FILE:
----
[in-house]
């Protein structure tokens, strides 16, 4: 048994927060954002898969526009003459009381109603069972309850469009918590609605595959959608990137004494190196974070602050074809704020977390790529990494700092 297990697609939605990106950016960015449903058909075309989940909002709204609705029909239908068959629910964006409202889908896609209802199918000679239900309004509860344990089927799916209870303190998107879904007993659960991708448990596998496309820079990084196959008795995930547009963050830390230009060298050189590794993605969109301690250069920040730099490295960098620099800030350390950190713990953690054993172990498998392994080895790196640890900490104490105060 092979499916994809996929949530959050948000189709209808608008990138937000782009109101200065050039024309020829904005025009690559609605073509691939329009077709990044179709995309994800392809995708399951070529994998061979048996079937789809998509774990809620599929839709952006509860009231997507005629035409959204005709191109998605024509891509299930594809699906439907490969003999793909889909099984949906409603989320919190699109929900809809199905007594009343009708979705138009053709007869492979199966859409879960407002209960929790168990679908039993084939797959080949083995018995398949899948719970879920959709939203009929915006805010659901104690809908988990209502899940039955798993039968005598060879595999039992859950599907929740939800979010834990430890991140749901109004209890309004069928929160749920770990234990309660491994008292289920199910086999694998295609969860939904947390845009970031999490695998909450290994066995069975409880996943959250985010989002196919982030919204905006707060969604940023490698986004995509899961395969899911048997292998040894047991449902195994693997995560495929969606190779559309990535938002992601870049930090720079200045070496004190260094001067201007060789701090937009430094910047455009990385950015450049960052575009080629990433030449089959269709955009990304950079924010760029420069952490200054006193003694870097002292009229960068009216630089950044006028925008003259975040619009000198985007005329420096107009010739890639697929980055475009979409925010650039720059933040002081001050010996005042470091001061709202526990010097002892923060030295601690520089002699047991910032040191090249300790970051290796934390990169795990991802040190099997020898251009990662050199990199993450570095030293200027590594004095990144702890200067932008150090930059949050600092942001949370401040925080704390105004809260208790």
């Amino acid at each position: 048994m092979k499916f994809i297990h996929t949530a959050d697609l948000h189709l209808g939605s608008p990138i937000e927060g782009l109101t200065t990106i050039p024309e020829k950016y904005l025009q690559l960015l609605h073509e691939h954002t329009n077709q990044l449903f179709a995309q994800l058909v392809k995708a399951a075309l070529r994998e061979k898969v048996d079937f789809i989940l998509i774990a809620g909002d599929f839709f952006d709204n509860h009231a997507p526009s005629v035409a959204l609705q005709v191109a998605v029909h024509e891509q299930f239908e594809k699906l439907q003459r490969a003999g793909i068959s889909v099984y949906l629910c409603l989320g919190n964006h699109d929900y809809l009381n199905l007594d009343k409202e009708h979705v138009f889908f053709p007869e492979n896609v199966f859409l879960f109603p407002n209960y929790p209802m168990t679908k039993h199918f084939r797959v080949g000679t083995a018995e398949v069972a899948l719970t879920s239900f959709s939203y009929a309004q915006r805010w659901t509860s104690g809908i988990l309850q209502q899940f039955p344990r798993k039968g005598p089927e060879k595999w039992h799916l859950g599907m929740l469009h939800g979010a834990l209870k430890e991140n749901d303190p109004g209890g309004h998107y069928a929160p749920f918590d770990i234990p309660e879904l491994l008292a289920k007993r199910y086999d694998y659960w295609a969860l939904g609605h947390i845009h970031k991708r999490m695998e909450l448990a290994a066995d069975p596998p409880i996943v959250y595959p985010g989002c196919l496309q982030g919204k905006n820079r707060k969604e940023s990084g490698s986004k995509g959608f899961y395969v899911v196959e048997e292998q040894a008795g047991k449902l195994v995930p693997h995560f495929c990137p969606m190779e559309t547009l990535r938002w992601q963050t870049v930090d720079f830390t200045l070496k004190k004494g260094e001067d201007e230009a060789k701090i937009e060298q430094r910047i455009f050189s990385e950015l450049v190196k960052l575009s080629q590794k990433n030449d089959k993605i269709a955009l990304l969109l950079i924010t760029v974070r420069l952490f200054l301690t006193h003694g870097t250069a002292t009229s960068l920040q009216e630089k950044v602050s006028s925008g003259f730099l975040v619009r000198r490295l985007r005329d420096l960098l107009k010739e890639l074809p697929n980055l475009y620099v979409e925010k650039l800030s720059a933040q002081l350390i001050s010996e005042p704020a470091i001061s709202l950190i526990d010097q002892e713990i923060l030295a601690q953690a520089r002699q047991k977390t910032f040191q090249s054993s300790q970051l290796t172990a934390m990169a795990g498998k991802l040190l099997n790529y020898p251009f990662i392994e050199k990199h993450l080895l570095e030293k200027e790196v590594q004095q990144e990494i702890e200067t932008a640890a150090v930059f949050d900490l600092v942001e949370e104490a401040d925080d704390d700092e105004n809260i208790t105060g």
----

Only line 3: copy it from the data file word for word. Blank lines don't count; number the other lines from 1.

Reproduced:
């Amino acid at each position: 048994m092979k499916f994809i297990h996929t949530a959050d697609l948000h189709l209808g939605s608008p990138i937000e927060g782009l109101t200065t990106i050039p024309e020829k950016y904005l025009q690559l960015l609605h073509e691939h954002t329009n077709q990044l449903f179709a995309q994800l058909v392809k995708a399951a075309l070529r994998e061979k898969v048996d079937f789809i989940l998509i774990a809620g909002d599929f839709f952006d709204n509860h009231a997507p526009s005629v035409a959204l609705q005709v191109a998605v029909h024509e891509q299930f239908e594809k699906l439907q003459r490969a003999g793909i068959s889909v099984y949906l629910c409603l989320g919190n964006h699109d929900y809809l009381n199905l007594d009343k409202e009708h979705v138009f889908f053709p007869e492979n896609v199966f859409l879960f109603p407002n209960y929790p209802m168990t679908k039993h199918f084939r797959v080949g000679t083995a018995e398949v069972a899948l719970t879920s239900f959709s939203y009929a309004q915006r805010w659901t509860s104690g809908i988990l309850q209502q899940f039955p344990r798993k039968g005598p089927e060879k595999w039992h799916l859950g599907m929740l469009h939800g979010a834990l209870k430890e991140n749901d303190p109004g209890g309004h998107y069928a929160p749920f918590d770990i234990p309660e879904l491994l008292a289920k007993r199910y086999d694998y659960w295609a969860l939904g609605h947390i845009h970031k991708r999490m695998e909450l448990a290994a066995d069975p596998p409880i996943v959250y595959p985010g989002c196919l496309q982030g919204k905006n820079r707060k969604e940023s990084g490698s986004k995509g959608f899961y395969v899911v196959e048997e292998q040894a008795g047991k449902l195994v995930p693997h995560f495929c990137p969606m190779e559309t547009l990535r938002w992601q963050t870049v930090d720079f830390t200045l070496k004190k004494g260094e001067d201007e230009a060789k701090i937009e060298q430094r910047i455009f050189s990385e950015l450049v190196k960052l575009s080629q590794k990433n030449d089959k993605i269709a955009l990304l969109l950079i924010t760029v974070r420069l952490f200054l301690t006193h003694g870097t250069a002292t009229s960068l920040q009216e630089k950044v602050s006028s925008g003259f730099l975040v619009r000198r490295l985007r005329d420096l960098l107009k010739e890639l074809p697929n980055l475009y620099v979409e925010k650039l800030s720059a933040q002081l350390i001050s010996e005042p704020a470091i001061s709202l950190i526990d010097q002892e713990i923060l030295a601690q953690a520089r002699q047991k977390t910032f040191q090249s054993s300790q970051l290796t172990a934390m990169a795990g498998k991802l040190l099997n790529y020898p251009f990662i392994e050199k990199h993450l080895l570095e030293k200027e790196v590594q004095q990144e990494i702890e200067t932008a640890a150090v930059f949050d900490l600092v942001e949370e104490a401040d925080d704390d700092e105004n809260i208790t105060g």